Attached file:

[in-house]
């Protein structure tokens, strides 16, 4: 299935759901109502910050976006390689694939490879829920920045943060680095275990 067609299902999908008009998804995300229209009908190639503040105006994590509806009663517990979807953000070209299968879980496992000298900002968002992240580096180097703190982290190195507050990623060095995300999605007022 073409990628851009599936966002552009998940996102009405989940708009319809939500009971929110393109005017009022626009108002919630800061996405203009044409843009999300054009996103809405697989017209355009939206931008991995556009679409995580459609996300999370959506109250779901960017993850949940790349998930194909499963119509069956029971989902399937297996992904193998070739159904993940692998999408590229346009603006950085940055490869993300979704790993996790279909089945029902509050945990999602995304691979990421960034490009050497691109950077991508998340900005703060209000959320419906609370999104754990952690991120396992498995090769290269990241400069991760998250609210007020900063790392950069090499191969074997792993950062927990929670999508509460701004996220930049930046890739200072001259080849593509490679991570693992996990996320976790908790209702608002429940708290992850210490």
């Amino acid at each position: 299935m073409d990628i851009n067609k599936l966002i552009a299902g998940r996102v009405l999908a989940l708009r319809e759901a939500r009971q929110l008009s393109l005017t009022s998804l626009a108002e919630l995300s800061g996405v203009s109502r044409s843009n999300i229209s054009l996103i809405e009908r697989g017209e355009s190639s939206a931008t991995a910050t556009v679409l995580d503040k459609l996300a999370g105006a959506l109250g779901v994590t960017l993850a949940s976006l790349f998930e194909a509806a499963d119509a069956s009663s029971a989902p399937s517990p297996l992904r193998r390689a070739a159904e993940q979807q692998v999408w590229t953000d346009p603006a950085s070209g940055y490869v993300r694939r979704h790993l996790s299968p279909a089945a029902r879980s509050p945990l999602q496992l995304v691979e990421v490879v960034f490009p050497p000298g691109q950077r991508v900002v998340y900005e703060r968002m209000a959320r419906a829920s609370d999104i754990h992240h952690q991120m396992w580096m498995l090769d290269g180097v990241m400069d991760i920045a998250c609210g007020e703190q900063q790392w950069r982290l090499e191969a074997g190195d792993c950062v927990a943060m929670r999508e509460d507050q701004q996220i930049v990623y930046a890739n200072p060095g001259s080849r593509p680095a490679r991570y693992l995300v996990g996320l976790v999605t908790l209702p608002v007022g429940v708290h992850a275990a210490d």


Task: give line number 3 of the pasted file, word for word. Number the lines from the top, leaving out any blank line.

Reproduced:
């Amino acid at each position: 299935m073409d990628i851009n067609k599936l966002i552009a299902g998940r996102v009405l999908a989940l708009r319809e759901a939500r009971q929110l008009s393109l005017t009022s998804l626009a108002e919630l995300s800061g996405v203009s109502r044409s843009n999300i229209s054009l996103i809405e009908r697989g017209e355009s190639s939206a931008t991995a910050t556009v679409l995580d503040k459609l996300a999370g105006a959506l109250g779901v994590t960017l993850a949940s976006l790349f998930e194909a509806a499963d119509a069956s009663s029971a989902p399937s517990p297996l992904r193998r390689a070739a159904e993940q979807q692998v999408w590229t953000d346009p603006a950085s070209g940055y490869v993300r694939r979704h790993l996790s299968p279909a089945a029902r879980s509050p945990l999602q496992l995304v691979e990421v490879v960034f490009p050497p000298g691109q950077r991508v900002v998340y900005e703060r968002m209000a959320r419906a829920s609370d999104i754990h992240h952690q991120m396992w580096m498995l090769d290269g180097v990241m400069d991760i920045a998250c609210g007020e703190q900063q790392w950069r982290l090499e191969a074997g190195d792993c950062v927990a943060m929670r999508e509460d507050q701004q996220i930049v990623y930046a890739n200072p060095g001259s080849r593509p680095a490679r991570y693992l995300v996990g996320l976790v999605t908790l209702p608002v007022g429940v708290h992850a275990a210490d």